January 2018 Winner - Shelia Hodge:(Southeast Middle School)


Meridian Family of Stations -

Meridian Star Article

Southeast Middle School fifth grade math teacher Sheila Hodge is proof that, if you want something bad enough, it's never too late in life to take that leap of faith.

Her determination was rewarded last week when Hodge was named January's Golden Apple teacher of the month winner at a surprise pep rally in her honor.

Hodge said she was shocked and overwhelmed to hear her name called

"I feel so blessed that I was nominated by so many students," Hodge said. "It's reassuring to know that what I am doing is not in vain. My students see me for who I am and believe in me because I believe in them.

Some of the words used to describe Hodge by her students were: remarkable, funny, sweet, inspiring, good listener, great personality, kind and nice, never gives up on us, makes learning fun, makes math easy and fun.

Students Harper Simmons, Raylee Turk and Eli Carr agree their math teacher is the best.

'She strives to push us and strives for us to be amazing. I just love her.'

–Harper Simmons

"She does everything that she can to help and teach us," Simmons said. "She strives to push us and strives for us to be amazing. I just love her."

"She doesn't give us a hard time, and doesn't go over it too quick," Turk said. "She slows us down and explains it to all of us."

"I'm happy for her because she is a nice teacher," Carr said. "If we don't understand something she will go over it with us. She makes learning fun."

Susan Ross, of Meridian Family of Stations, presents Southeast Lauderdale Middle School Teacher Sheila Hodge with a certificate for Golden Apple Teacher for the month of January.

Even though Hodge waited until her children were older to pursue a career in education she never gave up her dream to become a teacher one day.

"I always wanted to be an educator," Hodge said. "When I graduated high school my goal was to go to school to be a teacher, but it didn't work out that way. But, life makes changes and we grow, so after my kids got older I decided to go to school and get a degree in education."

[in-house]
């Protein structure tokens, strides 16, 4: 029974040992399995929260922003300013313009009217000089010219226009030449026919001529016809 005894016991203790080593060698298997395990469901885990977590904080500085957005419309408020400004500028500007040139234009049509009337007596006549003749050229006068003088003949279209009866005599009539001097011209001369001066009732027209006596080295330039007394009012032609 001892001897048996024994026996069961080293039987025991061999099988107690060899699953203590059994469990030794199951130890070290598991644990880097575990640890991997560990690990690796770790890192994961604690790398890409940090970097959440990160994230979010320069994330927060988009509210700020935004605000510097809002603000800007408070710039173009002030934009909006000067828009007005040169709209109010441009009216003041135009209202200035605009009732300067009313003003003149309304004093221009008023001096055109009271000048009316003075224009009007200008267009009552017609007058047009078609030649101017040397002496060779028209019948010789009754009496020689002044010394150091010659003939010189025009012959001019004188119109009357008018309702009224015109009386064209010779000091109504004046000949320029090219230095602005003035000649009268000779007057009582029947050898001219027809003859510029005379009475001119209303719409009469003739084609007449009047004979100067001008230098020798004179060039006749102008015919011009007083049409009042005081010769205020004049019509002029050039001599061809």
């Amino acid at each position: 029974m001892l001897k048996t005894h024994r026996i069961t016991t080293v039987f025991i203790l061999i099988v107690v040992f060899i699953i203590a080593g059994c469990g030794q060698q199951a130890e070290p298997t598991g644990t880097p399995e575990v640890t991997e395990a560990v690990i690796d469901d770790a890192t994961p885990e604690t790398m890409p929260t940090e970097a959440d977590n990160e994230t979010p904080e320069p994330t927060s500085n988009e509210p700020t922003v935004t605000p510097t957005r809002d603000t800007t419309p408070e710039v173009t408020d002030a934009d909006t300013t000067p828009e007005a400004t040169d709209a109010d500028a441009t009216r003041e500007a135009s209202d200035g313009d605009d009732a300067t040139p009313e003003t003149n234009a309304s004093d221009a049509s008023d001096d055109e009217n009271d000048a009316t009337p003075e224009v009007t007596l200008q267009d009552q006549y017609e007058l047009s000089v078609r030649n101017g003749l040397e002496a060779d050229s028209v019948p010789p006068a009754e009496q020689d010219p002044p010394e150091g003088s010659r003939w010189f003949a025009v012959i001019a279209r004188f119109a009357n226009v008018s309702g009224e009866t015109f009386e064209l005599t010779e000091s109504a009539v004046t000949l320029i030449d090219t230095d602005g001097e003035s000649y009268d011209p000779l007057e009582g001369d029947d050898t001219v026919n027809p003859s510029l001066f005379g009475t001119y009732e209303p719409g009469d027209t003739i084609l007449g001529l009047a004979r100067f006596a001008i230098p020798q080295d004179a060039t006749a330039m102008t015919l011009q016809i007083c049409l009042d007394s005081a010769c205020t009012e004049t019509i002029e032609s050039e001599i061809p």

Principal Marcus Irby said in the five years Hodge has taught at Southeast there's not a day when she comes to work that she doesn't have a smile on her face.

'She went into education for the reason we hope everyone does – because she has a heart for the kids, and a passion for teaching.'

–Southeast Middle School Principal Marcus Irby

"She went into education for the reason we hope everyone does – because she has a heart for the kids, and a passion for teaching," Irby said. "She teaches math to fifth-grade students who aren't always the most eager to learn math, yet she makes it fun for them, and they absolutely know she loves them."

Barbara Jones, of Meridian Community College, was surprised when she found out Hodge was the recipient of the Golden Apple.

"When I saw this teacher come up to accept the award I realized I had taught her at Northeast High School in the '80s," Jones said. "I'm so proud of her. That's why teachers stay in education, they don't do it for the money.

"They do it to help students learn what they want to be when they grow up. It's not about money – it's about teachers like Ms. Hodge who love education and when they are successful, it makes us feel very well paid."

Hodge said her favorite thing about teaching is the students.

"I love my students, and love to watch them learn," Hodge said. "When the light bulb goes off and they finally grasp what I have been trying to teach them – words can't explain how it makes me feel.

"It makes knowing what I do matters."

Hodge said her advice to a new teacher: love your students and accept them for who they are.

"There will be challenges, but remember why you are doing it," Hodge said. "If you have that passion it outrides everything else. Keep doing what you are doing even though you sometimes feel like it goes unnoticed.

"This award assures me that it doesn't go unnoticed."

What do you want your students to remember about you?

"I want them to remember they can learn," Hodge said. "No matter how bad it looks, or what the situation is they can always pull that grade up and do better. I want them to always remember they can be successful."